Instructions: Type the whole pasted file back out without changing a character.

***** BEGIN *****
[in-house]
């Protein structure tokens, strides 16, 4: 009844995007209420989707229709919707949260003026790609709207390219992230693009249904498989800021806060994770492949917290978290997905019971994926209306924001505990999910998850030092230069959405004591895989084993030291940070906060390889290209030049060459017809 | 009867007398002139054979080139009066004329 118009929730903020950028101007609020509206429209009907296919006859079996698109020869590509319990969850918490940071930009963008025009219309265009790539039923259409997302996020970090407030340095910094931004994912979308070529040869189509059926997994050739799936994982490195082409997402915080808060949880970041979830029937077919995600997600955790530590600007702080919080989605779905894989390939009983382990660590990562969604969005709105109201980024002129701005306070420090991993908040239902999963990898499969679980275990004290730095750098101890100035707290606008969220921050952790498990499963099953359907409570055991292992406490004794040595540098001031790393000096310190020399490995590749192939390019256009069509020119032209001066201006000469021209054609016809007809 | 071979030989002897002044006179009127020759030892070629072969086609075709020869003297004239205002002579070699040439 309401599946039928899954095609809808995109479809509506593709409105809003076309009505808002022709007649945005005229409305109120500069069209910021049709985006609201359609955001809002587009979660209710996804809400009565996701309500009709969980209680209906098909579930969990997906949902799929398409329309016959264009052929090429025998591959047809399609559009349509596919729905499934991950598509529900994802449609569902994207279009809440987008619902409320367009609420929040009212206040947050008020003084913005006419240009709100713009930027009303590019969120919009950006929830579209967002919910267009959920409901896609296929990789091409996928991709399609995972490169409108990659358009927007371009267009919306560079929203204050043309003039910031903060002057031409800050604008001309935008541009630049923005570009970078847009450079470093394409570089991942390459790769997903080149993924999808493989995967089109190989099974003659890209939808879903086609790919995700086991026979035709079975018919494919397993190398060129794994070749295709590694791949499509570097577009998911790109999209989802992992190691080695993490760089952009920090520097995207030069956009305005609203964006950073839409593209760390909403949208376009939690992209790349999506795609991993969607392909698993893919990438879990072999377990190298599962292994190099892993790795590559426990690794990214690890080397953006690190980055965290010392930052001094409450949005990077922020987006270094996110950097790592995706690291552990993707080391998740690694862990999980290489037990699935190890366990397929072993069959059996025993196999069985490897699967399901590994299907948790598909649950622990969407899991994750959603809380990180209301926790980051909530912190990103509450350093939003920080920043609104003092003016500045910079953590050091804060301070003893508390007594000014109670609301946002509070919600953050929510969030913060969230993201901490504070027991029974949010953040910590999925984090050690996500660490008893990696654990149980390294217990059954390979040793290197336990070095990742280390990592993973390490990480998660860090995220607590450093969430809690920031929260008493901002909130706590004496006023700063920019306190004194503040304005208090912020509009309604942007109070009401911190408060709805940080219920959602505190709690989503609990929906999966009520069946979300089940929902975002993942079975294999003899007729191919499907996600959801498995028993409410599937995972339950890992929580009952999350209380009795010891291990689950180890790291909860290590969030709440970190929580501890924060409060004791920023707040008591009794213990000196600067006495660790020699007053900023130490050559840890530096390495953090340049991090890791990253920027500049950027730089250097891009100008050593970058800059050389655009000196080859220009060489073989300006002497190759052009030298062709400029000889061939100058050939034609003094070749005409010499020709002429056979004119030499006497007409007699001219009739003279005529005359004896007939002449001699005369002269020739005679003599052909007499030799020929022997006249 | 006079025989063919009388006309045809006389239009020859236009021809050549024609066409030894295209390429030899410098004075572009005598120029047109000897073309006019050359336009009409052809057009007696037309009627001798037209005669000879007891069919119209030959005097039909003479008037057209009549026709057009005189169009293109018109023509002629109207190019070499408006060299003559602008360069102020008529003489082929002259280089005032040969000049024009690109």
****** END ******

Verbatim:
[in-house]
């Protein structure tokens, strides 16, 4: 009844995007209420989707229709919707949260003026790609709207390219992230693009249904498989800021806060994770492949917290978290997905019971994926209306924001505990999910998850030092230069959405004591895989084993030291940070906060390889290209030049060459017809 | 009867007398002139054979080139009066004329 118009929730903020950028101007609020509206429209009907296919006859079996698109020869590509319990969850918490940071930009963008025009219309265009790539039923259409997302996020970090407030340095910094931004994912979308070529040869189509059926997994050739799936994982490195082409997402915080808060949880970041979830029937077919995600997600955790530590600007702080919080989605779905894989390939009983382990660590990562969604969005709105109201980024002129701005306070420090991993908040239902999963990898499969679980275990004290730095750098101890100035707290606008969220921050952790498990499963099953359907409570055991292992406490004794040595540098001031790393000096310190020399490995590749192939390019256009069509020119032209001066201006000469021209054609016809007809 | 071979030989002897002044006179009127020759030892070629072969086609075709020869003297004239205002002579070699040439 309401599946039928899954095609809808995109479809509506593709409105809003076309009505808002022709007649945005005229409305109120500069069209910021049709985006609201359609955001809002587009979660209710996804809400009565996701309500009709969980209680209906098909579930969990997906949902799929398409329309016959264009052929090429025998591959047809399609559009349509596919729905499934991950598509529900994802449609569902994207279009809440987008619902409320367009609420929040009212206040947050008020003084913005006419240009709100713009930027009303590019969120919009950006929830579209967002919910267009959920409901896609296929990789091409996928991709399609995972490169409108990659358009927007371009267009919306560079929203204050043309003039910031903060002057031409800050604008001309935008541009630049923005570009970078847009450079470093394409570089991942390459790769997903080149993924999808493989995967089109190989099974003659890209939808879903086609790919995700086991026979035709079975018919494919397993190398060129794994070749295709590694791949499509570097577009998911790109999209989802992992190691080695993490760089952009920090520097995207030069956009305005609203964006950073839409593209760390909403949208376009939690992209790349999506795609991993969607392909698993893919990438879990072999377990190298599962292994190099892993790795590559426990690794990214690890080397953006690190980055965290010392930052001094409450949005990077922020987006270094996110950097790592995706690291552990993707080391998740690694862990999980290489037990699935190890366990397929072993069959059996025993196999069985490897699967399901590994299907948790598909649950622990969407899991994750959603809380990180209301926790980051909530912190990103509450350093939003920080920043609104003092003016500045910079953590050091804060301070003893508390007594000014109670609301946002509070919600953050929510969030913060969230993201901490504070027991029974949010953040910590999925984090050690996500660490008893990696654990149980390294217990059954390979040793290197336990070095990742280390990592993973390490990480998660860090995220607590450093969430809690920031929260008493901002909130706590004496006023700063920019306190004194503040304005208090912020509009309604942007109070009401911190408060709805940080219920959602505190709690989503609990929906999966009520069946979300089940929902975002993942079975294999003899007729191919499907996600959801498995028993409410599937995972339950890992929580009952999350209380009795010891291990689950180890790291909860290590969030709440970190929580501890924060409060004791920023707040008591009794213990000196600067006495660790020699007053900023130490050559840890530096390495953090340049991090890791990253920027500049950027730089250097891009100008050593970058800059050389655009000196080859220009060489073989300006002497190759052009030298062709400029000889061939100058050939034609003094070749005409010499020709002429056979004119030499006497007409007699001219009739003279005529005359004896007939002449001699005369002269020739005679003599052909007499030799020929022997006249 | 006079025989063919009388006309045809006389239009020859236009021809050549024609066409030894295209390429030899410098004075572009005598120029047109000897073309006019050359336009009409052809057009007696037309009627001798037209005669000879007891069919119209030959005097039909003479008037057209009549026709057009005189169009293109018109023509002629109207190019070499408006060299003559602008360069102020008529003489082929002259280089005032040969000049024009690109």